In accordance with the present invention, such PWM pulse control with its attendant discontinuous sequential "hammering" of the motor to the desired position is completely eliminated through novel use of a controller that generates waveforms on all three motor phases that match the back-emf of the motor with smooth, continuous, periodic waveforms. During coarse high speed moves, these continuous back-emf shaped waveforms could be pulsed with the use of a chopper amplifier to maximize power transmission efficiency and minimize heat introduced into the precision machine; however, when fine positioning moves with sub micron accuracy is required, little power is dissipated, the waveforms would not be chopped and would be applied in a smooth periodic fashion. Thus PWM induced radio frequency noise is eliminated during high accuracy moves.

The principal object of the invention, accordingly, is to provide such an improved motor controller integrated with the system controller, so the motor controller and system controller are now the same thing, thus voiding the "hammering" movement inherent in PWM velocity or torque control signals, providing, rather, smooth and continuous motor torque or force with close to zero torque or force ripple, and thus also improving the "tuneability" of the system making repair/replacement simpler.

Other and further objects will be explained hereinafter and are more particularly delineated in the appended claims.

In summary, from one of its viewpoints, the invention embraces a method of three-phase winding motor control of rotary electric motor driven linear actuators (e.g. leadscrew, capstan, or rack and pinion actuators) or linear electric motor actuated carriages or similar mechanically coupled system, that comprises, generating sinusoidal waveforms that approximate the ideal back-emf of the winding of the motor; generating a velocity or torque command signal in response to user desired location and the carriage position and velocity; and applying the back-emf sinusoidal shaped waveforms corresponding to two of the three phase windings of the motor and in response to such command signal to the respective two windings in order to effect application on all three phase windings of smooth, continuous periodic waveforms that match the back-emf of the motor, thereby smoothly moving the carriage with compensation for non linearities in motor parameters and carriage, stiffness and damping; whereby said signal can be chopped if desired for low thermal power dissipation during high speed low accuracy moves. Preferred and best mode details and embodiments are hereinafter described.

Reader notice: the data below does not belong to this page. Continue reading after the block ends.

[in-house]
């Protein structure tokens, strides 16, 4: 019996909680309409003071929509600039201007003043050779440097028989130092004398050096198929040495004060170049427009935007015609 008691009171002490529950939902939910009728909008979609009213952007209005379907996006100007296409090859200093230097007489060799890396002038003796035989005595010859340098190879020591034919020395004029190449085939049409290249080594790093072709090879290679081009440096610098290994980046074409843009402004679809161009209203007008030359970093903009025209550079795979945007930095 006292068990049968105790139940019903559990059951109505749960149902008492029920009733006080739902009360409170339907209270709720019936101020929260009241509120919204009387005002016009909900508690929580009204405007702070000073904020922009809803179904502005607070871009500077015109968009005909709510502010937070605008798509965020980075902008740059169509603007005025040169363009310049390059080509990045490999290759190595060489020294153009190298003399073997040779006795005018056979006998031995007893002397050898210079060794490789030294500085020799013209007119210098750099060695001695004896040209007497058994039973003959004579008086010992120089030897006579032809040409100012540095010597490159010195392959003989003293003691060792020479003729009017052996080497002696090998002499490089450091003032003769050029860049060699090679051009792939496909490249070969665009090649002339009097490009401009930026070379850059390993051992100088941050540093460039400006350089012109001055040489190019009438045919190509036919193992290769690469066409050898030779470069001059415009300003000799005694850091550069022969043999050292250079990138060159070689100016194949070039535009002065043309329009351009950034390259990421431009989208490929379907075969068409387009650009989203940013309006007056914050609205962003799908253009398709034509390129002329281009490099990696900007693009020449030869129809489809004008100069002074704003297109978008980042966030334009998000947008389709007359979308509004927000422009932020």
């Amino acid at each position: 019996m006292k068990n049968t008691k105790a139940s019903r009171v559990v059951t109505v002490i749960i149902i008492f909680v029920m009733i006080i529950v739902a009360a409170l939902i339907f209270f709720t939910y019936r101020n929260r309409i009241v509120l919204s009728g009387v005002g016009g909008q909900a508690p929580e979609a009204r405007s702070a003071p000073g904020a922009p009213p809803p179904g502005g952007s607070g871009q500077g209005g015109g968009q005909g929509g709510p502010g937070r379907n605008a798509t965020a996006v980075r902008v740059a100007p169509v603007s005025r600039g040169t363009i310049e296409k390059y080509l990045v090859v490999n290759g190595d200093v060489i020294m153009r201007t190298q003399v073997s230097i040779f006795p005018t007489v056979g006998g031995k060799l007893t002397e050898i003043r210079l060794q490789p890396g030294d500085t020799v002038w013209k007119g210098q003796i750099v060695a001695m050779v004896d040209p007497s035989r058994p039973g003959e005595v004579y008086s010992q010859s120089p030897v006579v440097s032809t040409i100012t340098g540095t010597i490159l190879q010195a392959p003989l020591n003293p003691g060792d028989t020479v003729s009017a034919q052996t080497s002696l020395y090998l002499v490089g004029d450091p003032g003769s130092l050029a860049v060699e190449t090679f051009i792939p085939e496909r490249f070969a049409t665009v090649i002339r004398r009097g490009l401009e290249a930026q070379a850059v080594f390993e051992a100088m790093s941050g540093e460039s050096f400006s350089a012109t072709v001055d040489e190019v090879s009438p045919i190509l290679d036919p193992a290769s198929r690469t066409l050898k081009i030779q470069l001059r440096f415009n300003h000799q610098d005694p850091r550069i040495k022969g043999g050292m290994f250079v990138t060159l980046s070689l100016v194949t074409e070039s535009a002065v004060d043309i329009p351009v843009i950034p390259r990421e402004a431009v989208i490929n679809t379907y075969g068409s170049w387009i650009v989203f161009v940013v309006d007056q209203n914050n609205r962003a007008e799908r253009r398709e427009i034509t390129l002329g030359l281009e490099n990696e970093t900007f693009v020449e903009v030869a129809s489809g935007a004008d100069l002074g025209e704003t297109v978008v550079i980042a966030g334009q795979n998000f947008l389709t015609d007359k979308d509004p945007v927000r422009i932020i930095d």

The invention will now be described with reference to the accompanying drawings, FIG. 1 of which illustrates a block diagram of the typical prior art PWM three-phase DC brushless motor control technique;

FIG. 2 is a similar diagram of the improvement of the present invention with smooth, continuous, periodic voltage waveforms; and

FIG. 3 is a circuit diagram of a preferred stabilized amplifier for use in the circuit of FIG. 2.

Referring to FIG. 1, the typical prior-art three phase brushless motor M is shown with, for example, Y-type windings, developing Phase 1, 2 and 3, driving a leadscrew L coupled to a motor carriage C. The system controller receives information from the user ("User Interface") concerning desired position of the leadscrew L, applied to a microcomputer 2 together with carriage position and velocity feedback signals at P and V, respectively, and with the microcomputer running PID (proportional integral derivative control) or with similar well-known algorithm operation to produce a velocity or torque command signal (analog voltage or digital number) at 4, applied to the motor controller circuit 6, such as a Class D amplifier with phase communication logic for PWM signal generation, as is also well known. The feedback signals at P and V are generated by any of various types of sensors monitoring the carriage, also well known, such as, for example, laser interferometers, LVDT transducers, encoders, resolvers, at S. Generally, Hall-effect sensors H, mounted on the motor carriage C, apply to the motor controller 6 the correct polarity information for the PWM "hammering" high voltage, short duration pulses (shown at P', upper right) that discontinuously move the motor carriage C in response to the PWM signal P' applied to each of the three phase windings.